WASHINGTON — It’s been one year since the world first witnessed the murder of George Floyd. His final moments were caught on camera by bystanders who begged a former police officer to get off of him. His death led to months of unrest around the nation. Calls for change are still echoing in cities and states, and Tuesday, the family of George Floyd will meet with President Biden at the White House on the anniversary of his death.
The summer off 2020 was unlike any other. The world was coping with the grim reality of a global pandemic, a tense presidential election, and protest erupting across the country after the murder of George Floyd by the former police officer Derek Chauvin.
Chauvin knelt on Floyd’s neck for more than nine minutes while he begged him to take his knee off of his neck. That phrase would become a movement around the nation, but 365 days later, a bill named after him is still stalled in the senate.
It was his final plea for life, caught on cellphone video, were calls for his mother and telling the man on his neck he couldn’t breathe.
"We really thought my brother's death would be the last police brutality case, but as we all can see, they are at it again and again and again," Floyd’s sister, Bridget Floyd said.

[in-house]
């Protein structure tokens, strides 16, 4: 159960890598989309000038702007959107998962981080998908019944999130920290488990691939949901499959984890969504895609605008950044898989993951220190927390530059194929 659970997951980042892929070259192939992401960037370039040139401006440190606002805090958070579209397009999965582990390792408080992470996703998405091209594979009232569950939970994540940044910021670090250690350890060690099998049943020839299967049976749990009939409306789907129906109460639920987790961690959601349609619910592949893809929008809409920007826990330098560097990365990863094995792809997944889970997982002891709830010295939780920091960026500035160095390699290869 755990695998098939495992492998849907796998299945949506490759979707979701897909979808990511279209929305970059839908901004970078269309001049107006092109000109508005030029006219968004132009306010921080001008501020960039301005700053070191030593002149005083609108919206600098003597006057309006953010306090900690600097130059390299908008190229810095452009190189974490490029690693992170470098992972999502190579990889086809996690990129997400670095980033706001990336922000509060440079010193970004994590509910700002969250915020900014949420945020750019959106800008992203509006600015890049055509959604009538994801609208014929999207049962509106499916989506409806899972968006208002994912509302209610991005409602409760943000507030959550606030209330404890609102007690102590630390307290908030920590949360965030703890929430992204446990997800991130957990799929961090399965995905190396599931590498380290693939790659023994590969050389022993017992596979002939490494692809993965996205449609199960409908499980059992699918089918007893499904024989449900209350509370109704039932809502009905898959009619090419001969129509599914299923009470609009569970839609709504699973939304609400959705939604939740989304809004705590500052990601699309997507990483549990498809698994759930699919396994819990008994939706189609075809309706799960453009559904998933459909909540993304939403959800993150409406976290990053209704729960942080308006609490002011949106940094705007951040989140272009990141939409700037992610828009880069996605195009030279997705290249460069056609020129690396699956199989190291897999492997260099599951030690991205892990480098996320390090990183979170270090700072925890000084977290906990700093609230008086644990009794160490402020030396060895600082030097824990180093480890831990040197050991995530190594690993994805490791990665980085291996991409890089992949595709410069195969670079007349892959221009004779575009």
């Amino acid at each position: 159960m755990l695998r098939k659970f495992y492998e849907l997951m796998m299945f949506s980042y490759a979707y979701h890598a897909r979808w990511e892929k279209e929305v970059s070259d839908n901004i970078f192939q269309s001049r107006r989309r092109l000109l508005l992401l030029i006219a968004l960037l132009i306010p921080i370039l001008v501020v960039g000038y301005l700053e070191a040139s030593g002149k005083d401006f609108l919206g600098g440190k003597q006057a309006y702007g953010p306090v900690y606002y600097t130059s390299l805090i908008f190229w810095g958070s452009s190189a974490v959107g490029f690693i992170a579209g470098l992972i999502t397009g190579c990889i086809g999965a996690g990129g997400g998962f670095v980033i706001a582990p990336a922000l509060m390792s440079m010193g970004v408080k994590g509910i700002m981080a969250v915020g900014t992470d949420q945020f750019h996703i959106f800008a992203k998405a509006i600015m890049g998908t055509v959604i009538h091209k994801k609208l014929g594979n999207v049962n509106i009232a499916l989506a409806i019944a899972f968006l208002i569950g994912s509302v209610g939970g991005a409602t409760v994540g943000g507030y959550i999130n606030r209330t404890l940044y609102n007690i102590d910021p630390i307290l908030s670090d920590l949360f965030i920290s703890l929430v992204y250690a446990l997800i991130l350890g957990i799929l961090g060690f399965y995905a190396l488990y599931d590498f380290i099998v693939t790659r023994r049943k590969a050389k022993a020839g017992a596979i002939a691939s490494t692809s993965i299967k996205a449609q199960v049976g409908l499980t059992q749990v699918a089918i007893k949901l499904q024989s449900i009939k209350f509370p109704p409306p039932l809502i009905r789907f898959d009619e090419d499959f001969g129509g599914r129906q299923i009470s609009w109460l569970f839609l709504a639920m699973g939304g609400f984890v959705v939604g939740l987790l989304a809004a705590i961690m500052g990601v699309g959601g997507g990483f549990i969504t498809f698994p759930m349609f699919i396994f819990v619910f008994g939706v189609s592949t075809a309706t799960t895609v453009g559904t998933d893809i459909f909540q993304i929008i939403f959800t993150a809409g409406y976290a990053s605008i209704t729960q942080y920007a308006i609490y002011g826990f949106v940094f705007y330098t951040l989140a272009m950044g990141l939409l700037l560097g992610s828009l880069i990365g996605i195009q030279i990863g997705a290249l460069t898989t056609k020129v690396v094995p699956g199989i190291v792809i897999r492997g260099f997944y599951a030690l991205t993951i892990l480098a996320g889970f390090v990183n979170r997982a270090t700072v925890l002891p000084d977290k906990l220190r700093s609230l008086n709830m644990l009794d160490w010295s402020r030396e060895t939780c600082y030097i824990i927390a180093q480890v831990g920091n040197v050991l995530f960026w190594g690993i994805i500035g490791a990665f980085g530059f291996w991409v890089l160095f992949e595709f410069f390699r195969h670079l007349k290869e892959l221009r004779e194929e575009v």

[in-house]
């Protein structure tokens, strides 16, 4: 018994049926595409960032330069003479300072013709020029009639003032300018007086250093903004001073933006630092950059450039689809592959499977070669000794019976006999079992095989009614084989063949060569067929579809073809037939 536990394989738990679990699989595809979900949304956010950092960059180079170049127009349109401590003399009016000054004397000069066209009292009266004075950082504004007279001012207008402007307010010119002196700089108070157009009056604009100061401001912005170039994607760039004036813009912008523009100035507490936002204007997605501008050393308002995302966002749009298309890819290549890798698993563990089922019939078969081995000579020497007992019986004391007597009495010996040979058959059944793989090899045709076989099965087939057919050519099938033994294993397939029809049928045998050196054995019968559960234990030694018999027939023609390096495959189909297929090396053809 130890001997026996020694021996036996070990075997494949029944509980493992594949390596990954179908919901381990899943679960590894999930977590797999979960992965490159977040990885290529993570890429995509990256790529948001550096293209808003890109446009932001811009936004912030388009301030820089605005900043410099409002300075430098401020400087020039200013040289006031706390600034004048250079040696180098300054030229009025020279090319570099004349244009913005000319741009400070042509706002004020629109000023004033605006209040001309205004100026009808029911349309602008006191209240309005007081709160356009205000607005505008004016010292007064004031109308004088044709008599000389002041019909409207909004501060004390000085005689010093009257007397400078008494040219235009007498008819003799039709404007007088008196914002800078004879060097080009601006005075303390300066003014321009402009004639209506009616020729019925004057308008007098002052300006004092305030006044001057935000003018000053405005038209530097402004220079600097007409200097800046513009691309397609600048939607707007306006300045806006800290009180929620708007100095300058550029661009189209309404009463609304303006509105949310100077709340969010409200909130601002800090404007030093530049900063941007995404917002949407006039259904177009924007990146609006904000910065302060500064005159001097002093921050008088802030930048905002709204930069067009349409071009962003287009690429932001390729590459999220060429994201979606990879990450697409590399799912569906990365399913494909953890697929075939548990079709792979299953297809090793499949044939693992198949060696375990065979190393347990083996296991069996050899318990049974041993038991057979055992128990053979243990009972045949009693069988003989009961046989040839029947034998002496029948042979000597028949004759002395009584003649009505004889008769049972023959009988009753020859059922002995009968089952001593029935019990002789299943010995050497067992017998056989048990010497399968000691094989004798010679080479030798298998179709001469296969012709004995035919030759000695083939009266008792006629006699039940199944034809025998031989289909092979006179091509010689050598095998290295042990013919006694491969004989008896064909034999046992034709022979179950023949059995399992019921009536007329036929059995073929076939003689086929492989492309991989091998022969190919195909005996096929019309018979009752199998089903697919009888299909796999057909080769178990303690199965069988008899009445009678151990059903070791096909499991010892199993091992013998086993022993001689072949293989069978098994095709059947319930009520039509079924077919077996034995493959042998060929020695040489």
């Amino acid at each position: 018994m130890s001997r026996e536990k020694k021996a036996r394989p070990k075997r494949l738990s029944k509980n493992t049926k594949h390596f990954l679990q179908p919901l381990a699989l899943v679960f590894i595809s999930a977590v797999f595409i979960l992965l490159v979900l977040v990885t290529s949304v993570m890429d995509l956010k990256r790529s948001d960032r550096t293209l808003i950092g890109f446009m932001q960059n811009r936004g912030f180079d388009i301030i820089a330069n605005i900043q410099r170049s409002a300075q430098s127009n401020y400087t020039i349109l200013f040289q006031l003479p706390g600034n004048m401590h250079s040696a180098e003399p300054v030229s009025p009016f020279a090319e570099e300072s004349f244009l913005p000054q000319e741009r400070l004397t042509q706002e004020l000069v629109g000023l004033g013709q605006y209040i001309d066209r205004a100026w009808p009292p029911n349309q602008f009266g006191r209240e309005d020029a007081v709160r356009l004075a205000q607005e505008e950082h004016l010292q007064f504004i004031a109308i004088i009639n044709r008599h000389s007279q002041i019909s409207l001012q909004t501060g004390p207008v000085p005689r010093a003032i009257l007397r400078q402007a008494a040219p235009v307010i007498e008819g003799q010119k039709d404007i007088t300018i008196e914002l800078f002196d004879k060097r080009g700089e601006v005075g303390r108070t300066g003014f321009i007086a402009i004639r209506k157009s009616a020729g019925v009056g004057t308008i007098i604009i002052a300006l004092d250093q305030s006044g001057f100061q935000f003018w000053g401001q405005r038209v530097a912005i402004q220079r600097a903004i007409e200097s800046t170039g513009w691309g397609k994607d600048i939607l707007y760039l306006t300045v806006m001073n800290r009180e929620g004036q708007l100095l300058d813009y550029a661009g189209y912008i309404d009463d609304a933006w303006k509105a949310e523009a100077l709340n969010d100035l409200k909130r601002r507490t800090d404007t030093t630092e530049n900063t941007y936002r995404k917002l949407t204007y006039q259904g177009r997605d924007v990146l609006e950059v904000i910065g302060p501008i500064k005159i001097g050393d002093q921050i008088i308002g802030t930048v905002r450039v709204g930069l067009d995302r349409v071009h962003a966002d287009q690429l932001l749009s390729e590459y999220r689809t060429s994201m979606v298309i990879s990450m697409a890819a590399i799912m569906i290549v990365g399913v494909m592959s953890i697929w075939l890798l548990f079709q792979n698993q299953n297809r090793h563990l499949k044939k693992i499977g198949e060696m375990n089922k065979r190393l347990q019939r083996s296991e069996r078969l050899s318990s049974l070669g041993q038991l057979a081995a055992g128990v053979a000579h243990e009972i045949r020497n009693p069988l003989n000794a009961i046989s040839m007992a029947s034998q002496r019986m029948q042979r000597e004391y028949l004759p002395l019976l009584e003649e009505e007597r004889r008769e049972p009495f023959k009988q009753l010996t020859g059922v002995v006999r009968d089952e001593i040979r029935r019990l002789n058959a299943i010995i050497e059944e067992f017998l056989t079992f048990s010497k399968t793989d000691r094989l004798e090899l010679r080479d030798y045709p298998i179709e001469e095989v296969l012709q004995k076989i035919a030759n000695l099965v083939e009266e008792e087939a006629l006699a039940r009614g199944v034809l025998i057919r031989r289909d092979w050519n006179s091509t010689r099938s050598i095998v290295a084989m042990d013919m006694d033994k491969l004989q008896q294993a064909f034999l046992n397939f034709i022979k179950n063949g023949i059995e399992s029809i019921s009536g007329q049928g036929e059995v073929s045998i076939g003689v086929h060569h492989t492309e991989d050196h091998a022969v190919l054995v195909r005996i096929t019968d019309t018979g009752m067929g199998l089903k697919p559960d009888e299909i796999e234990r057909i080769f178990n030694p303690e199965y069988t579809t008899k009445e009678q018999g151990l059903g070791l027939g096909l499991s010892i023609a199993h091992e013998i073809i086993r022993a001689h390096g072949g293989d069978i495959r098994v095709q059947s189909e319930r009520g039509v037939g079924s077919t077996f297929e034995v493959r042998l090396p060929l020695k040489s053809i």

Bridget Floyd and her family will never stop saying his name. In an interview with CBS, she expressed optimism about the passing of the George Floyd Justice in Policing Act of 2020.
“But, with the passing of this George Floyd bill that I know the President will sign, we don't know when, but I have a good feeling about this bill being passed that will protect these families from hurting and weeping. Because these police officers need to be held accountable for their actions,” Floyd added.
A year later, the bill is stalled in the senate. Ten Republicans will have to vote with Democrats in order for it to pass. The bill would end certain police policies like chokeholds, banning no-knock warrants, and end qualified immunity, which protects law enforcement officers from most civil lawsuits.
“I think we do that by making the employer responsible for the actions of the employee. We do that with doctors. We do that with lawyers. We do that in almost all of our industries. And if we do that in law enforcement, the employer will change the culture,” South Carolina Sen. Tim Scott said.
Floyd's death sparked months or protest across the nation. Some cities were set ablaze, officers kneeling with protesters, and in the height of a global pandemic disproportionately impacting people of color, in nearly 100-degree weather, tens of thousands of people Marched on Washington for the 'Get Your Knee Off Our Necks' rally. Demanding change and saying the names of people who matter.
Chauvin was convicted of all charges. He has yet to be sentenced.
To contact your senator about the George Floyd Justice in Policing Act, or any other policing policy, go to govtrack.us.